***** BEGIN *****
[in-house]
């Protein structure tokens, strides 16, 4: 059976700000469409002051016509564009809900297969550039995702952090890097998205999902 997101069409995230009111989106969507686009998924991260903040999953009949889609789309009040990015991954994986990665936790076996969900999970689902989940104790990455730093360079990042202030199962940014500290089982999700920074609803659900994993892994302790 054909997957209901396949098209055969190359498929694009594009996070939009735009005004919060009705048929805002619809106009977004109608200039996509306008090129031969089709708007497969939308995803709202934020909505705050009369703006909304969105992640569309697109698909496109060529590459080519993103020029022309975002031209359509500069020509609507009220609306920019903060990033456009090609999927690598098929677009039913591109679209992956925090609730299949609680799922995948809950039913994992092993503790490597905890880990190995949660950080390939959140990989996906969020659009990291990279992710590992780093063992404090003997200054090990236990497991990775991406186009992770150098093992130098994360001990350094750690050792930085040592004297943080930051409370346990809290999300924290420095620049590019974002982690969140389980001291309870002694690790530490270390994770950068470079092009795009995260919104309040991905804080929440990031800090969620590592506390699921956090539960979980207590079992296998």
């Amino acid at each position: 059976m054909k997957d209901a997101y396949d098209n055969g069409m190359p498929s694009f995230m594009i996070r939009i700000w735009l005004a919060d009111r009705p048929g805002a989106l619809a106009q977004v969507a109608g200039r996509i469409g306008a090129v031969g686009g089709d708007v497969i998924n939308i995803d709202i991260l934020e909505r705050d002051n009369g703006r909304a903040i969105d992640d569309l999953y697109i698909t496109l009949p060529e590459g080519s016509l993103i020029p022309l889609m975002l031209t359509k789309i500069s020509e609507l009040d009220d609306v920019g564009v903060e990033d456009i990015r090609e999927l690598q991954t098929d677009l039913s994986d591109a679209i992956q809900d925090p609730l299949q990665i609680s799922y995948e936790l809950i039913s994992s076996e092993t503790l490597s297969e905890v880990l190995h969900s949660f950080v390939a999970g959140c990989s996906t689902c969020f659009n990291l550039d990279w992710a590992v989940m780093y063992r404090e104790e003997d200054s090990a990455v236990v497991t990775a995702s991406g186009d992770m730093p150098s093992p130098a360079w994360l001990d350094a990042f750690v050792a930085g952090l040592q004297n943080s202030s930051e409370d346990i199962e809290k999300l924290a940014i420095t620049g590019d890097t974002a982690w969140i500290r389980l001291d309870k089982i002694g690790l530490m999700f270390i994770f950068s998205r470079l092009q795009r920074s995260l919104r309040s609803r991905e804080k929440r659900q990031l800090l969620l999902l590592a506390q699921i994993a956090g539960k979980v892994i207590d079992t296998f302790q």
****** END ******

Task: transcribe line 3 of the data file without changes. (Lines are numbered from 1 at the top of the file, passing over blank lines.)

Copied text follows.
């Amino acid at each position: 059976m054909k997957d209901a997101y396949d098209n055969g069409m190359p498929s694009f995230m594009i996070r939009i700000w735009l005004a919060d009111r009705p048929g805002a989106l619809a106009q977004v969507a109608g200039r996509i469409g306008a090129v031969g686009g089709d708007v497969i998924n939308i995803d709202i991260l934020e909505r705050d002051n009369g703006r909304a903040i969105d992640d569309l999953y697109i698909t496109l009949p060529e590459g080519s016509l993103i020029p022309l889609m975002l031209t359509k789309i500069s020509e609507l009040d009220d609306v920019g564009v903060e990033d456009i990015r090609e999927l690598q991954t098929d677009l039913s994986d591109a679209i992956q809900d925090p609730l299949q990665i609680s799922y995948e936790l809950i039913s994992s076996e092993t503790l490597s297969e905890v880990l190995h969900s949660f950080v390939a999970g959140c990989s996906t689902c969020f659009n990291l550039d990279w992710a590992v989940m780093y063992r404090e104790e003997d200054s090990a990455v236990v497991t990775a995702s991406g186009d992770m730093p150098s093992p130098a360079w994360l001990d350094a990042f750690v050792a930085g952090l040592q004297n943080s202030s930051e409370d346990i199962e809290k999300l924290a940014i420095t620049g590019d890097t974002a982690w969140i500290r389980l001291d309870k089982i002694g690790l530490m999700f270390i994770f950068s998205r470079l092009q795009r920074s995260l919104r309040s609803r991905e804080k929440r659900q990031l800090l969620l999902l590592a506390q699921i994993a956090g539960k979980v892994i207590d079992t296998f302790q």